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Millennials Hate Risk

Finally, Millennials have proven to be very averse to taking risks with their investments. When you consider all that has happened with the economy over the past 10 years or so, it’s probably not too surprising that Millennials have the same risk aversion as older generations.

Isn’t that a good thing?

Well, yes and no. It’s a good thing insofar as they probably won’t be rushing out to start another subprime mortgage crisis anytime soon.

That being said, when it comes to retirement planning, some risk is fine when you’re younger. You still have time to make up any significant losses and can get progressively more conservative as you near retirement age.

Remember how I mentioned most Millennials will need to get aggressive with their retirement planning if they want to stand a chance of ever leaving the workforce? Taking on some amount or risk is part of this.

Retirement planning involves mitigating as many risks as possible, of course. Again, part of the reason you take them on at a young age is so you can lessen their potential to damage your finances.

If a Millennial begins planning right away, they’re going to stand a far better chance of creating a functional, low-risk plan.

If they continue to wait, they’ll soon have no other option but to wade into that risk they hate so much.

Returns on Investment Are Going Downhill

Finally, even if retirement planning wasn’t expensive, Millennials weren’t risk-averse, and they did believe they would retire, there’s the simple fact that investments aren’t paying off like they used to. This is just one more reason to envy the baby boomers and feel bad for these newest generations.

It gets much worse, though. As I’ve talked about before, there’s a good chance you’ll never see a good return on investment ever again.

This is not good for all of us, but for those who have their retirements locked up or are already enjoying them, it’s not nearly as big a deal as it is for Millennials.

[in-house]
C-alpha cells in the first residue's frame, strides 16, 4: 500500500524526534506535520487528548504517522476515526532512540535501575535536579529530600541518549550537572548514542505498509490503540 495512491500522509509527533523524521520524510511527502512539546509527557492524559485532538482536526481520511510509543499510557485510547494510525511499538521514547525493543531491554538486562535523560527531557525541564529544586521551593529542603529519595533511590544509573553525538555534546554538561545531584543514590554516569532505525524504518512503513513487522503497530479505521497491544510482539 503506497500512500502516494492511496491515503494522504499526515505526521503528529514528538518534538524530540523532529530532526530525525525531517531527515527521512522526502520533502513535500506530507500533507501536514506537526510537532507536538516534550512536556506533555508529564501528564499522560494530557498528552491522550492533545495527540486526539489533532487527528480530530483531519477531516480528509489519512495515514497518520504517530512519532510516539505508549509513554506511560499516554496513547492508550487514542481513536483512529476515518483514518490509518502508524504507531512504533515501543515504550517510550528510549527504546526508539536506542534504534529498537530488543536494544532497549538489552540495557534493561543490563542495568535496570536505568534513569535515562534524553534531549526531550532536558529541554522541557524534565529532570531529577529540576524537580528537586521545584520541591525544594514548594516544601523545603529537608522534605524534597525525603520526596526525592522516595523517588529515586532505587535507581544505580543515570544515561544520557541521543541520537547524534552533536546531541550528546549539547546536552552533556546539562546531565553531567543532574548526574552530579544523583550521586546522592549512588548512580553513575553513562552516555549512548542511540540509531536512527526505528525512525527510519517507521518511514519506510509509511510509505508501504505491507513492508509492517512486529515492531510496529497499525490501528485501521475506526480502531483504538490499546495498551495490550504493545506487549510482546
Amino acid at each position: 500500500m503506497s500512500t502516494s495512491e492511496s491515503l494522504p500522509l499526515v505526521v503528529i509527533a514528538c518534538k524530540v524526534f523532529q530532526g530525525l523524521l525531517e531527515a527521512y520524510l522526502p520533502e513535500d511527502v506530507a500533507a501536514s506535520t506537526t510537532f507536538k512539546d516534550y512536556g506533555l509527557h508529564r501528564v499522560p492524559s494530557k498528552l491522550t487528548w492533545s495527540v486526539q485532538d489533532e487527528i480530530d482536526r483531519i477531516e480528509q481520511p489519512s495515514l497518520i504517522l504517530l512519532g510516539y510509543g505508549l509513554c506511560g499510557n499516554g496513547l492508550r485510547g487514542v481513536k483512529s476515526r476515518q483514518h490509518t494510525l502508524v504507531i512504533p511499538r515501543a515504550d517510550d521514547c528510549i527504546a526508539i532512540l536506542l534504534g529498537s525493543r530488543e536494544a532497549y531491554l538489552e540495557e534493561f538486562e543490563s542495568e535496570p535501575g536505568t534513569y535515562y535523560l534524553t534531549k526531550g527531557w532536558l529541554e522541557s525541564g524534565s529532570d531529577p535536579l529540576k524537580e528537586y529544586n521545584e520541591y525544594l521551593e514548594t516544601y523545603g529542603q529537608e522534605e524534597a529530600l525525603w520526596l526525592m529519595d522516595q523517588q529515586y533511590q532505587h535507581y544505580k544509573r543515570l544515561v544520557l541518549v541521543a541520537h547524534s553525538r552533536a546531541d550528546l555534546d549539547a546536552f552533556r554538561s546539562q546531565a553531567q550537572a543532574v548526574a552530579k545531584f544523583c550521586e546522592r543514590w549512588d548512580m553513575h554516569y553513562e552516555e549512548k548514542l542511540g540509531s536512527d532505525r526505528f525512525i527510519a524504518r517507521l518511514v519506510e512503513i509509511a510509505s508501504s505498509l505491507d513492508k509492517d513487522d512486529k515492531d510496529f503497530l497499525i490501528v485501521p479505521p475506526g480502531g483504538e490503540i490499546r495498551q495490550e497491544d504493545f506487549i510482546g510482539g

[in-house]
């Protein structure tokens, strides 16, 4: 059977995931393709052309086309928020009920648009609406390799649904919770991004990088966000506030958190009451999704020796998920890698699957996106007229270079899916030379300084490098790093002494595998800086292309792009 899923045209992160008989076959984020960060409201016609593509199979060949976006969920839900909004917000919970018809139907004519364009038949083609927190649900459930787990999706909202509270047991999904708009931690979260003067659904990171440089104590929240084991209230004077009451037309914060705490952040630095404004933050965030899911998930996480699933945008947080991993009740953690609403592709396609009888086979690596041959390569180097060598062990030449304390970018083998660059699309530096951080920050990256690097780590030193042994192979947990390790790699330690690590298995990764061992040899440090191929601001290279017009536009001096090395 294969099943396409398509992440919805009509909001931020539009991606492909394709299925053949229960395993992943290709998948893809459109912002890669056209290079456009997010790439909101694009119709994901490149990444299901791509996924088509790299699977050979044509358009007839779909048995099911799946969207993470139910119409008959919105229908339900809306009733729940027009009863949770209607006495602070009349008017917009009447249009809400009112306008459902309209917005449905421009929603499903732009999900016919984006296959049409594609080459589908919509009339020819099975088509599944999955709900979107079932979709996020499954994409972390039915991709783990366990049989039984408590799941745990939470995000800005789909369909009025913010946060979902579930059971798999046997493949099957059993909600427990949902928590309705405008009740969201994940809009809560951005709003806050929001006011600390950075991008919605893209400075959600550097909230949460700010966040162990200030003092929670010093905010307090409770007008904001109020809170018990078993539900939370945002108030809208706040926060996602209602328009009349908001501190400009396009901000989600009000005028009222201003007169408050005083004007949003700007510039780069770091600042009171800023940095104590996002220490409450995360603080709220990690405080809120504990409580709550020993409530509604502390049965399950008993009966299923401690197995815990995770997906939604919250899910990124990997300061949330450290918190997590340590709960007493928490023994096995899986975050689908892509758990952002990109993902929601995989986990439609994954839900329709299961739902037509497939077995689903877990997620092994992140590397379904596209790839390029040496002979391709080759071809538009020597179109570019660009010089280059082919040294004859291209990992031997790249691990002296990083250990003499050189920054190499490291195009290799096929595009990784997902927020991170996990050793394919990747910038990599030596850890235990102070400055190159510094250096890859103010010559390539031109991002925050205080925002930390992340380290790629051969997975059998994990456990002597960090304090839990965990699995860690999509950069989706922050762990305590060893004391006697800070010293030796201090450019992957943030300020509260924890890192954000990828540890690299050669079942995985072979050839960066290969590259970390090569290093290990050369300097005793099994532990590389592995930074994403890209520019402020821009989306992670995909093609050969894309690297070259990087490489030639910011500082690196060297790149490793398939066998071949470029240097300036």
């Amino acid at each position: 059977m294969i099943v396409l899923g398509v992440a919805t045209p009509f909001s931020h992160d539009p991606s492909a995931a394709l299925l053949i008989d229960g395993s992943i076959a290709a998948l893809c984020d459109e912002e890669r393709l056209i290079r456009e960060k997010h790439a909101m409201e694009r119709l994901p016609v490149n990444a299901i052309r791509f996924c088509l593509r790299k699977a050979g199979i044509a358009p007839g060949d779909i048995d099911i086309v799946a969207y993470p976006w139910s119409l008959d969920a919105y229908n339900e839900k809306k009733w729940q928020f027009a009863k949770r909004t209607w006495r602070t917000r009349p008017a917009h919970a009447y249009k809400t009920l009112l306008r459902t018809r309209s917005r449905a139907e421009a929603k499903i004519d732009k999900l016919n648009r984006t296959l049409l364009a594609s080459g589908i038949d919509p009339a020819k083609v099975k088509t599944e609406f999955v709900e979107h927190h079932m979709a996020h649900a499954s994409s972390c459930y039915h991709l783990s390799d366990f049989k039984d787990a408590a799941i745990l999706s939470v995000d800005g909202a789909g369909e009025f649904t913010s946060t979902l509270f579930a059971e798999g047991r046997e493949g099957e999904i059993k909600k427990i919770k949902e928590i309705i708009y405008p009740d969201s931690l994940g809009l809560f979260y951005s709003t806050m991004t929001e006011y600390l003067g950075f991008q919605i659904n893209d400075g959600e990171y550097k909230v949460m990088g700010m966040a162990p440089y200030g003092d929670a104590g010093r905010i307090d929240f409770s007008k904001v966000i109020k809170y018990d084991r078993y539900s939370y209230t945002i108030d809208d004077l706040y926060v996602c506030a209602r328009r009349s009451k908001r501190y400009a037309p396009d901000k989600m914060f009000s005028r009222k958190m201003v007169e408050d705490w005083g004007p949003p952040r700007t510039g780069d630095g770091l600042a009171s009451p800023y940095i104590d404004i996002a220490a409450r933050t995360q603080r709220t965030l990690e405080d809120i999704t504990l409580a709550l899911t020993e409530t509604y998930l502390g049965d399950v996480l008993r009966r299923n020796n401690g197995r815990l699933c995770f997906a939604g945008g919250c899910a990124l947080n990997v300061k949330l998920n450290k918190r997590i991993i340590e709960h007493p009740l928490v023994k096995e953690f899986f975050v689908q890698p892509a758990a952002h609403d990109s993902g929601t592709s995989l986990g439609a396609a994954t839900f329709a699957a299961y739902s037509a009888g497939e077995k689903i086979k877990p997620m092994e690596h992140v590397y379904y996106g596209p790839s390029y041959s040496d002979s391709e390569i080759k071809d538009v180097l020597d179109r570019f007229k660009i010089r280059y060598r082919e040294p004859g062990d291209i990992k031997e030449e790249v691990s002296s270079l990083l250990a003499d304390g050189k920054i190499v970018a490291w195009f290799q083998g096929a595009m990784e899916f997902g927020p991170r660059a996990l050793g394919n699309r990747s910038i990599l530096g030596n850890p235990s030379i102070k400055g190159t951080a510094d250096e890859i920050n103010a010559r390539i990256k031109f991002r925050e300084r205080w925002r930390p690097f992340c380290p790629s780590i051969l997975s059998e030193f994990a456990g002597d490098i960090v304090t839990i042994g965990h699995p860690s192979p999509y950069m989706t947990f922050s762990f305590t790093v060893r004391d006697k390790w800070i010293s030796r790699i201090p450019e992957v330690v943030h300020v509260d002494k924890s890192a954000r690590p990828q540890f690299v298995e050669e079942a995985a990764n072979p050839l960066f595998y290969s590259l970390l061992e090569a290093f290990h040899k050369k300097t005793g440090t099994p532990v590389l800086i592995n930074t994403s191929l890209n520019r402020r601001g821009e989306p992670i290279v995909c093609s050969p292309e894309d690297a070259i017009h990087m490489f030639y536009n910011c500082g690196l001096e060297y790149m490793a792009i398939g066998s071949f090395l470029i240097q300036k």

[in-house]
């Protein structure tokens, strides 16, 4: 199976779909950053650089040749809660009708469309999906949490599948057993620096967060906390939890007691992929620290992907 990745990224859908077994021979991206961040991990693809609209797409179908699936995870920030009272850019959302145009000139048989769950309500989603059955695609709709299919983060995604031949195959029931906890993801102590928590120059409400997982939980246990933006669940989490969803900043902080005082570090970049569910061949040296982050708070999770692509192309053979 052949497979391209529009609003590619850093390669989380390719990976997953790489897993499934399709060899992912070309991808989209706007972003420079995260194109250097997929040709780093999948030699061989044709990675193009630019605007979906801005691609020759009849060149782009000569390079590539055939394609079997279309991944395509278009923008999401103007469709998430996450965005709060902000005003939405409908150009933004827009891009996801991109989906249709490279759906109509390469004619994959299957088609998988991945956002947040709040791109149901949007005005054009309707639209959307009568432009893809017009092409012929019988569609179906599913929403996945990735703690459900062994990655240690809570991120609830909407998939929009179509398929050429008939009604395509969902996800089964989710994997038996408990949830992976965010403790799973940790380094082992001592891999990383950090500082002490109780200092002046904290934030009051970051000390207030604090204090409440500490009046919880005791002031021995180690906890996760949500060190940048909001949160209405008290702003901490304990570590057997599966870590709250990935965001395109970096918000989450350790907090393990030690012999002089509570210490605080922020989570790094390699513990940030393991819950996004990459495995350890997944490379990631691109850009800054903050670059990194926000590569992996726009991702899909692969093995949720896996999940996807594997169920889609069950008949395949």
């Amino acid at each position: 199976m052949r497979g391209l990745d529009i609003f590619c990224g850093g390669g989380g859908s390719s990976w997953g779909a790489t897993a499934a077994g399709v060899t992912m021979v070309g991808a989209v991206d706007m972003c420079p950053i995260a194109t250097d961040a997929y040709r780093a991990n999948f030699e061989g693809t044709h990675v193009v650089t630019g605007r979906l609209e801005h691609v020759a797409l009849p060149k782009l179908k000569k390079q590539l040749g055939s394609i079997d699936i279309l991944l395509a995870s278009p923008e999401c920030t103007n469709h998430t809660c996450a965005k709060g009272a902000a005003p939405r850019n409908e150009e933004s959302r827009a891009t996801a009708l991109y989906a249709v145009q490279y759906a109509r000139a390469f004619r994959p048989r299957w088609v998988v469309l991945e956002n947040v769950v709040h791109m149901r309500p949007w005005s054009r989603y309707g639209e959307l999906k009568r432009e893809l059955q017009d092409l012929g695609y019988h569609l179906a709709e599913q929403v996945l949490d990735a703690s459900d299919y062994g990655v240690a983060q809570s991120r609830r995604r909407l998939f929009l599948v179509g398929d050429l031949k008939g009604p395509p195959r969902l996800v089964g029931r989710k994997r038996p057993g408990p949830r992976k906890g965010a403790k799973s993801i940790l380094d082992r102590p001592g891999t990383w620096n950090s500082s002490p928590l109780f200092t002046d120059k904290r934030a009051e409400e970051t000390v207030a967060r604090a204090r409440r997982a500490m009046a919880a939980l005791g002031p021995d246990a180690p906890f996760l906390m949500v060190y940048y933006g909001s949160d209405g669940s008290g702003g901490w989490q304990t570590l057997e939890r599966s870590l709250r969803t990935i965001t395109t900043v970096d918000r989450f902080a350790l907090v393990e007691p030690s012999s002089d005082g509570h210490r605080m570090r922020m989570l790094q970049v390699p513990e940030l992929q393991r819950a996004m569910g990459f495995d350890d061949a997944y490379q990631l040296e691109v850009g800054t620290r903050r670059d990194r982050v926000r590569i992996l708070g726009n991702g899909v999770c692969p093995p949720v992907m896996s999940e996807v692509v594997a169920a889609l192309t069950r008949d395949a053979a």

If they want to retire, they need to begin planning right away to take advantage of the last few years of even remotely good returns before things may get a lot more hectic.

Retirement planning doesn’t have to be impossible. As long as you can be realistic about where you are now, where you want to be and what it will take to hit your goal, it’s definitely possible.

I recommend Millennials begin saving 20% of their income, at the very least. This takes into account a sobering view of the situation and will help most people, even older Millennials, make up for lost time.

However, you have to start now. If you’re young, waiting will only make things much harder, not just because each year you put off saving is more you need to save each year. It’s also because the window of how much risk you can accept is closing, meaning so too are your options.
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Sergey Sanko
Sergey had started an IncomeClub after years of being an investment advisor for high affluent investors and managing fixed income securities. He is the lead investment advisor representative and holds a Series 65 license. Sergey earned his Executive MBA degree from Antwerp Management School.